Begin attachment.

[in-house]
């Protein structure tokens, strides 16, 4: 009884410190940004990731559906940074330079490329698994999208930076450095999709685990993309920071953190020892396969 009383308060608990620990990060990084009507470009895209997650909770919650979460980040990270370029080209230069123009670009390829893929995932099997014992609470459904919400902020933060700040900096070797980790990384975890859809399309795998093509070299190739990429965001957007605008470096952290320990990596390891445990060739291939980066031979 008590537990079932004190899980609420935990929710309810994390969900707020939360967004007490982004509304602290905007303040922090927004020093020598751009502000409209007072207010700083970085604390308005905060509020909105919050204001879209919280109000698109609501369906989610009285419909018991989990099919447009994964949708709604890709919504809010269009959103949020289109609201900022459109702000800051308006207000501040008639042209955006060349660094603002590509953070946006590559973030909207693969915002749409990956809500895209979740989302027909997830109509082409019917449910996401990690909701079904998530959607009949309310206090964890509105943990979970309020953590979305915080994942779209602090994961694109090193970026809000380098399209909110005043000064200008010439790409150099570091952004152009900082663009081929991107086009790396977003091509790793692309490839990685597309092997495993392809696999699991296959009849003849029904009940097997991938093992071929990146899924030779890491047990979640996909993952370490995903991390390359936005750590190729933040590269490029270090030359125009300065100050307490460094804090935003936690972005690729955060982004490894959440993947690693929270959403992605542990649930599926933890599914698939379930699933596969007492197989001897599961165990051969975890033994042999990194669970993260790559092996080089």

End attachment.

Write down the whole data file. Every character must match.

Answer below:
[in-house]
């Protein structure tokens, strides 16, 4: 009884410190940004990731559906940074330079490329698994999208930076450095999709685990993309920071953190020892396969 009383308060608990620990990060990084009507470009895209997650909770919650979460980040990270370029080209230069123009670009390829893929995932099997014992609470459904919400902020933060700040900096070797980790990384975890859809399309795998093509070299190739990429965001957007605008470096952290320990990596390891445990060739291939980066031979 008590537990079932004190899980609420935990929710309810994390969900707020939360967004007490982004509304602290905007303040922090927004020093020598751009502000409209007072207010700083970085604390308005905060509020909105919050204001879209919280109000698109609501369906989610009285419909018991989990099919447009994964949708709604890709919504809010269009959103949020289109609201900022459109702000800051308006207000501040008639042209955006060349660094603002590509953070946006590559973030909207693969915002749409990956809500895209979740989302027909997830109509082409019917449910996401990690909701079904998530959607009949309310206090964890509105943990979970309020953590979305915080994942779209602090994961694109090193970026809000380098399209909110005043000064200008010439790409150099570091952004152009900082663009081929991107086009790396977003091509790793692309490839990685597309092997495993392809696999699991296959009849003849029904009940097997991938093992071929990146899924030779890491047990979640996909993952370490995903991390390359936005750590190729933040590269490029270090030359125009300065100050307490460094804090935003936690972005690729955060982004490894959440993947690693929270959403992605542990649930599926933890599914698939379930699933596969007492197989001897599961165990051969975890033994042999990194669970993260790559092996080089």